This kind of psychological self-defense protects us from the negative views on old age and old people that are characteristic of part of society, and gives us optimism. In addition, she explains where the health benefits of feeling young at heart come from.

Image copyright Javier Hirschfeld/Getty Images

Image caption,

Many of the limitations imposed by age are dictated by your ideas about yourself

However, despite the fact that the studies mentioned have opened our eyes to some aspects of our perception of our own age, scientists are only beginning to approach all possible applications of this knowledge - in particular, for improving people's health.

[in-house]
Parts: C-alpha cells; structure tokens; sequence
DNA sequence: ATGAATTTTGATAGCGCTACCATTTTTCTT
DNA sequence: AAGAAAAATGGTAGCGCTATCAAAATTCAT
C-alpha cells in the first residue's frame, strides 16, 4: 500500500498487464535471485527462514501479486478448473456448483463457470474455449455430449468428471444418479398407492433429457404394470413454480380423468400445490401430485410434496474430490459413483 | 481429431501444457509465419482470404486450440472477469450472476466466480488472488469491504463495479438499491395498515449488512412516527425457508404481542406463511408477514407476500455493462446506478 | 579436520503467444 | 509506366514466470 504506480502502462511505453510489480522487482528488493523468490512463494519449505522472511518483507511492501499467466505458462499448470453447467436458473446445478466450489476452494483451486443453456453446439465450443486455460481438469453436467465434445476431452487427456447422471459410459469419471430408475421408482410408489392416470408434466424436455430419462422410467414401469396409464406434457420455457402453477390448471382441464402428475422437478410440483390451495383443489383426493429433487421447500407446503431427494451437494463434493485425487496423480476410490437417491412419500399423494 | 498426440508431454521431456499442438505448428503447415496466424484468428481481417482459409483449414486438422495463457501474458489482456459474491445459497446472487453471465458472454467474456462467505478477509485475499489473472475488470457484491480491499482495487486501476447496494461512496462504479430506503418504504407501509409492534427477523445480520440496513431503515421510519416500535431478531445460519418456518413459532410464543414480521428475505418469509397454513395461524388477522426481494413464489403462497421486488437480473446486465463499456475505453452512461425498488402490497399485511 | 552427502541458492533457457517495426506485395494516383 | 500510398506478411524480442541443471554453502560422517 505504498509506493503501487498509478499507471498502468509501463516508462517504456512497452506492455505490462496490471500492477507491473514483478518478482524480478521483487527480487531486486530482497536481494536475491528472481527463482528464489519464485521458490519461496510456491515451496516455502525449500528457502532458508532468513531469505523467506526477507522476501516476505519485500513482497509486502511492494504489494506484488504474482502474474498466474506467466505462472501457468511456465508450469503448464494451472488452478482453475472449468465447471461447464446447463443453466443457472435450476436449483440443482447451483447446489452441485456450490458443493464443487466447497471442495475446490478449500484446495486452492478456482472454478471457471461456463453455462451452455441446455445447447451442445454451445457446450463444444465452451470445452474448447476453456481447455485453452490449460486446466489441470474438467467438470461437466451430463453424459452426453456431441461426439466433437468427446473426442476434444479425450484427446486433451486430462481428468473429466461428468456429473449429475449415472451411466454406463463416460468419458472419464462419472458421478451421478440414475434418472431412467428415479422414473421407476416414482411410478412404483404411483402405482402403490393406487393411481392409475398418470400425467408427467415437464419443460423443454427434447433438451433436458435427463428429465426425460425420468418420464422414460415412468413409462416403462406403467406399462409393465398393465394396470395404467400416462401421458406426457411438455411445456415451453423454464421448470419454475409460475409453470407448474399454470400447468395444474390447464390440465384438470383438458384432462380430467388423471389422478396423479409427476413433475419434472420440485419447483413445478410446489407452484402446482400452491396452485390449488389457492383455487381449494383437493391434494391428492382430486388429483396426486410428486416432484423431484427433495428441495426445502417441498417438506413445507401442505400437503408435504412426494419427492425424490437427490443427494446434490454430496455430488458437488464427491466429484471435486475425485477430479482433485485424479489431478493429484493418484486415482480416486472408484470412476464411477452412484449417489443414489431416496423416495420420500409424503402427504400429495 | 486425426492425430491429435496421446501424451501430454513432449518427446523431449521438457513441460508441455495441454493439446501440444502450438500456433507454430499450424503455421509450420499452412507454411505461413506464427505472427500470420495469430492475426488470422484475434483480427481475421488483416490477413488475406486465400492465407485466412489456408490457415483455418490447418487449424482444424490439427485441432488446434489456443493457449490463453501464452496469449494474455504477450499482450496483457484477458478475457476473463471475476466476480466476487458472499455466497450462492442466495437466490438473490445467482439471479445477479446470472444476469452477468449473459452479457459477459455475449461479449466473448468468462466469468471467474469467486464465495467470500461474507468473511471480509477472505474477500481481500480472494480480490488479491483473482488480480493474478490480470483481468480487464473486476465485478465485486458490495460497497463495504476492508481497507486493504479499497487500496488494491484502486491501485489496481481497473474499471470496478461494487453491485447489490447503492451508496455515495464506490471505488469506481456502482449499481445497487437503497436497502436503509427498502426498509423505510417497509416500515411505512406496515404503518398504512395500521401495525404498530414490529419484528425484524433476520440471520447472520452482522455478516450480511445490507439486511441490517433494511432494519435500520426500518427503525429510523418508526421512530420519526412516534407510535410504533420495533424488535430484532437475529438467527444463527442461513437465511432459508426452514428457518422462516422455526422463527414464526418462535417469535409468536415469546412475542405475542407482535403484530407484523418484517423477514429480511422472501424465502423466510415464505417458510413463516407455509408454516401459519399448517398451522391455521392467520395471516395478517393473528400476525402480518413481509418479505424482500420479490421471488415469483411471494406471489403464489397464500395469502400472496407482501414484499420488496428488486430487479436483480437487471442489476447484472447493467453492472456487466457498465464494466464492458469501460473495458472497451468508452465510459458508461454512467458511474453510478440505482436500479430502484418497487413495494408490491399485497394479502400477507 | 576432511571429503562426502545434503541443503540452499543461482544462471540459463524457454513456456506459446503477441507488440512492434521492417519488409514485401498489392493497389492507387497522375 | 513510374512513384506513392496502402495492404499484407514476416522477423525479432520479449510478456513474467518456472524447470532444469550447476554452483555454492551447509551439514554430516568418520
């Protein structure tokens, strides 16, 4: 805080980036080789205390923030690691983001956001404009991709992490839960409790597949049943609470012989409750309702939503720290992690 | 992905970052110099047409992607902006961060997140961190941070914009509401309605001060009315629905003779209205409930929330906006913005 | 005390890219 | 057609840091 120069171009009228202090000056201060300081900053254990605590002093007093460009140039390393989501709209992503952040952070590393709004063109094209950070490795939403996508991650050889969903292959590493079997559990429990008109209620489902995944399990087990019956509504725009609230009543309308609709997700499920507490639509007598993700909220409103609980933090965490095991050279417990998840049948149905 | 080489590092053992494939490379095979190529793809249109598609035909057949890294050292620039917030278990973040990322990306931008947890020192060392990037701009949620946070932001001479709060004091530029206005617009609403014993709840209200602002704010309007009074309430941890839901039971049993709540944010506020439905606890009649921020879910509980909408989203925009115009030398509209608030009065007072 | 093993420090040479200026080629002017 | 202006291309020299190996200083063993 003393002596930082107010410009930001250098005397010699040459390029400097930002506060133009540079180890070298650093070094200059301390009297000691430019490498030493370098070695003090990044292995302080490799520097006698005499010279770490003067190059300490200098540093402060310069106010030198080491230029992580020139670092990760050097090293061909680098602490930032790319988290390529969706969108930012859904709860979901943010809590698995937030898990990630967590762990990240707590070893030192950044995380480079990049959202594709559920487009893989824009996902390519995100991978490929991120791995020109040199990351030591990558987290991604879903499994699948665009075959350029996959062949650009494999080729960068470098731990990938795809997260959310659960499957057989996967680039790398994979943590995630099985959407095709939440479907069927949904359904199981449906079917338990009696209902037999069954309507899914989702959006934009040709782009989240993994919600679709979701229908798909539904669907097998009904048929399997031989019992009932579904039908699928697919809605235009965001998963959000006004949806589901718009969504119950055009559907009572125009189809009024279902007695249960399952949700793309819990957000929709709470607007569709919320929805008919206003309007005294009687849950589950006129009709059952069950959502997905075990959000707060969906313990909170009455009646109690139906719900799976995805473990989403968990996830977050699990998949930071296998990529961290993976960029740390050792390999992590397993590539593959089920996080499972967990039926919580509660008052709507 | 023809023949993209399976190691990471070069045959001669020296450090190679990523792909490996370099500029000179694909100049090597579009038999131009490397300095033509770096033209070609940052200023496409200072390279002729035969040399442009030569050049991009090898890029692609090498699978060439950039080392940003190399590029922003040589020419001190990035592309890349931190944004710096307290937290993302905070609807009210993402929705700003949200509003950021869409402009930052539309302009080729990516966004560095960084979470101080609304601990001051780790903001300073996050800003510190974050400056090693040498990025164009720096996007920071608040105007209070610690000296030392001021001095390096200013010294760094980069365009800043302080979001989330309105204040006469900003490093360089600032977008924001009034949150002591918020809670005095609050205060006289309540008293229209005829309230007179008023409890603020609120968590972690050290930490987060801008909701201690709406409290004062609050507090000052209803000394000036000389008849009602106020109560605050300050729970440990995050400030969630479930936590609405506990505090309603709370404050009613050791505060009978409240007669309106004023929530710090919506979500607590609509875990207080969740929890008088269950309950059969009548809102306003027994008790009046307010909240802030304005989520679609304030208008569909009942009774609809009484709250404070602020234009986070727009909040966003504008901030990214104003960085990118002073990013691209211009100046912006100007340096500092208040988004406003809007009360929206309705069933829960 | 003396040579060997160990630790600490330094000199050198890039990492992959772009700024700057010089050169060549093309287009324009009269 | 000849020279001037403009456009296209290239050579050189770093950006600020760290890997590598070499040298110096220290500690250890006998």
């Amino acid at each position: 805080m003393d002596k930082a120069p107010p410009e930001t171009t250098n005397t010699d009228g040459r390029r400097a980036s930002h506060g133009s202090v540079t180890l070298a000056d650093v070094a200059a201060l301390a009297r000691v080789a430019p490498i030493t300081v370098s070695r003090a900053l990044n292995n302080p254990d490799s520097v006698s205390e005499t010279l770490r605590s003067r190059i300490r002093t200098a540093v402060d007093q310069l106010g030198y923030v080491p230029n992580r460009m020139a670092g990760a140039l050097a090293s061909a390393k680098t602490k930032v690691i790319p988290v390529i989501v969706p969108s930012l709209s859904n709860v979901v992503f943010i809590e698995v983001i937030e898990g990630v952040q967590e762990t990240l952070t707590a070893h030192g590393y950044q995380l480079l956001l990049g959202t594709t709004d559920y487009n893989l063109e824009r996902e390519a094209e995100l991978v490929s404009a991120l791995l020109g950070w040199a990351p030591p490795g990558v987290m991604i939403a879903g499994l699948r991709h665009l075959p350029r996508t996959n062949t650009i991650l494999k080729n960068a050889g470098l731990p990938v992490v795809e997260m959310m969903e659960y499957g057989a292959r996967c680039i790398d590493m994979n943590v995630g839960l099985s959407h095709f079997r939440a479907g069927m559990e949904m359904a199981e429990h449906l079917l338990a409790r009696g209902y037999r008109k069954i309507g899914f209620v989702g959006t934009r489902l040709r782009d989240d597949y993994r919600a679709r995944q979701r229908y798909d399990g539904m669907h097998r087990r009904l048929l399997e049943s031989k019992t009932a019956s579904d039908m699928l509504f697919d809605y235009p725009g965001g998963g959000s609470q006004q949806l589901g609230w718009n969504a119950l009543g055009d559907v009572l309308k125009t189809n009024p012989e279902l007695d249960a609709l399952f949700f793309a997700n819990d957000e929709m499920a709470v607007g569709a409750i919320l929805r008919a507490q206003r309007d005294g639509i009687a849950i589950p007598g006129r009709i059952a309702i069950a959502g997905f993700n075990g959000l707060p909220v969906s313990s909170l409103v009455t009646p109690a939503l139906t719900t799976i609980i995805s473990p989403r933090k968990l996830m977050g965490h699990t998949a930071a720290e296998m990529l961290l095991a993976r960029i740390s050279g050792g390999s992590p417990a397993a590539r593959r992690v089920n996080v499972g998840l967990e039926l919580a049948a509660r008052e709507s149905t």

For example, in one of the few existing studies on this topic, older study participants performed better in physical fitness if they were regularly praised. nine0011

Since knowledge of subjective age helps to predict the future state of health, Yannick Stefan believes that doctors should definitely ask patients how old they feel, and based on this, plan a treatment plan.

In general, it is always worth remembering that no matter how old you are, the limitations imposed by age may well be dictated by your ideas about yourself.

You can read the original of this article in English on site BBC Future .

10 forbidden phrases that parents still say to children - light blog And instead of the words that experts advise, I want to say those from which we ourselves cried in childhood. What are these phrases and how to get rid of them, explains psychoanalyst Marina Babushkina.

The specialist advises an experiment: imagine that you say the same thing to your husband (wife). Then it will be easier to reformulate the sentence as delicately as you usually address an adult whom you love and do not want to lose. nine0011